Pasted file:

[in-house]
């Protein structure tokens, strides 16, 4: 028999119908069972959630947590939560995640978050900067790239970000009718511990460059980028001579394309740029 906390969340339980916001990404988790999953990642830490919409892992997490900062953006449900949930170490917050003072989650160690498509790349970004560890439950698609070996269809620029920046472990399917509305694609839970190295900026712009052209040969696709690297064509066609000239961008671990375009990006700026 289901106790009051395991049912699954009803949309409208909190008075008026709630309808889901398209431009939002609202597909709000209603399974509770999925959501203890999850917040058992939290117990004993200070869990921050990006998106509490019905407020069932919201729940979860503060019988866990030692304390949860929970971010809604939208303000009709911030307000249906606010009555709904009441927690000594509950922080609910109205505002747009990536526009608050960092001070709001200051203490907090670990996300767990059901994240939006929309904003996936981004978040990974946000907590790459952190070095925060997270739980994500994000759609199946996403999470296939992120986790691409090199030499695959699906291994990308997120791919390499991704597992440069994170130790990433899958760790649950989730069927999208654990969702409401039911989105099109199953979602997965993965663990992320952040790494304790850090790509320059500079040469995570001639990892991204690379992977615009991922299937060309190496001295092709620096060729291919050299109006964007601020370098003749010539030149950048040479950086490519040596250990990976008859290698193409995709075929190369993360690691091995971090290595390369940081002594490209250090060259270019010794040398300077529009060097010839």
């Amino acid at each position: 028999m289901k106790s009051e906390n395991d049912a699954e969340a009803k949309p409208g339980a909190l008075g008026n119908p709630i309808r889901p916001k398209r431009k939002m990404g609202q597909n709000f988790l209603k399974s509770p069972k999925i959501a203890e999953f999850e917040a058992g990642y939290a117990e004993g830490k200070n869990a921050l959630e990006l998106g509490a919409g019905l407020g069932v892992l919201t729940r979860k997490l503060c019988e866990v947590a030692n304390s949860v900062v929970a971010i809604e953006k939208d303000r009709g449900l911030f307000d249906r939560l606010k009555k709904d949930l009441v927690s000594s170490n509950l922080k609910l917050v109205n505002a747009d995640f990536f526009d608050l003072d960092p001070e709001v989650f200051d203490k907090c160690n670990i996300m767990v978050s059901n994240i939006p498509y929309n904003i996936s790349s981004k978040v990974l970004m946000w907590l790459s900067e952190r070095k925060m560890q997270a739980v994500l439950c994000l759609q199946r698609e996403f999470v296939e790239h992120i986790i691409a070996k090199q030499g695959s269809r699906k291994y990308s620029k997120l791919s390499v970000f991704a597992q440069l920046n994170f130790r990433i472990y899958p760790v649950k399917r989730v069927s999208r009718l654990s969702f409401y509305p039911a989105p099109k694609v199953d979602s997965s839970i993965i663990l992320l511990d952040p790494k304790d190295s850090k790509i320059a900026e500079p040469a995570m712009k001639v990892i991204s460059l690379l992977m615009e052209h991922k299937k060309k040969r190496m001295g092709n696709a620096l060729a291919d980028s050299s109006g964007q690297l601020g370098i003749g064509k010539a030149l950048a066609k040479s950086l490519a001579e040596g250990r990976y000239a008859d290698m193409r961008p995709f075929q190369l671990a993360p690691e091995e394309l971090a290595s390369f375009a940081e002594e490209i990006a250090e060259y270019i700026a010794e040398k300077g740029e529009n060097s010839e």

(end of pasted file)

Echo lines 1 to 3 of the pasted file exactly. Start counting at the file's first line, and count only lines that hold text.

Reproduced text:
[in-house]
């Protein structure tokens, strides 16, 4: 028999119908069972959630947590939560995640978050900067790239970000009718511990460059980028001579394309740029 906390969340339980916001990404988790999953990642830490919409892992997490900062953006449900949930170490917050003072989650160690498509790349970004560890439950698609070996269809620029920046472990399917509305694609839970190295900026712009052209040969696709690297064509066609000239961008671990375009990006700026 289901106790009051395991049912699954009803949309409208909190008075008026709630309808889901398209431009939002609202597909709000209603399974509770999925959501203890999850917040058992939290117990004993200070869990921050990006998106509490019905407020069932919201729940979860503060019988866990030692304390949860929970971010809604939208303000009709911030307000249906606010009555709904009441927690000594509950922080609910109205505002747009990536526009608050960092001070709001200051203490907090670990996300767990059901994240939006929309904003996936981004978040990974946000907590790459952190070095925060997270739980994500994000759609199946996403999470296939992120986790691409090199030499695959699906291994990308997120791919390499991704597992440069994170130790990433899958760790649950989730069927999208654990969702409401039911989105099109199953979602997965993965663990992320952040790494304790850090790509320059500079040469995570001639990892991204690379992977615009991922299937060309190496001295092709620096060729291919050299109006964007601020370098003749010539030149950048040479950086490519040596250990990976008859290698193409995709075929190369993360690691091995971090290595390369940081002594490209250090060259270019010794040398300077529009060097010839």
């Amino acid at each position: 028999m289901k106790s009051e906390n395991d049912a699954e969340a009803k949309p409208g339980a909190l008075g008026n119908p709630i309808r889901p916001k398209r431009k939002m990404g609202q597909n709000f988790l209603k399974s509770p069972k999925i959501a203890e999953f999850e917040a058992g990642y939290a117990e004993g830490k200070n869990a921050l959630e990006l998106g509490a919409g019905l407020g069932v892992l919201t729940r979860k997490l503060c019988e866990v947590a030692n304390s949860v900062v929970a971010i809604e953006k939208d303000r009709g449900l911030f307000d249906r939560l606010k009555k709904d949930l009441v927690s000594s170490n509950l922080k609910l917050v109205n505002a747009d995640f990536f526009d608050l003072d960092p001070e709001v989650f200051d203490k907090c160690n670990i996300m767990v978050s059901n994240i939006p498509y929309n904003i996936s790349s981004k978040v990974l970004m946000w907590l790459s900067e952190r070095k925060m560890q997270a739980v994500l439950c994000l759609q199946r698609e996403f999470v296939e790239h992120i986790i691409a070996k090199q030499g695959s269809r699906k291994y990308s620029k997120l791919s390499v970000f991704a597992q440069l920046n994170f130790r990433i472990y899958p760790v649950k399917r989730v069927s999208r009718l654990s969702f409401y509305p039911a989105p099109k694609v199953d979602s997965s839970i993965i663990l992320l511990d952040p790494k304790d190295s850090k790509i320059a900026e500079p040469a995570m712009k001639v990892i991204s460059l690379l992977m615009e052209h991922k299937k060309k040969r190496m001295g092709n696709a620096l060729a291919d980028s050299s109006g964007q690297l601020g370098i003749g064509k010539a030149l950048a066609k040479s950086l490519a001579e040596g250990r990976y000239a008859d290698m193409r961008p995709f075929q190369l671990a993360p690691e091995e394309l971090a290595s390369f375009a940081e002594e490209i990006a250090e060259y270019i700026a010794e040398k300077g740029e529009n060097s010839e």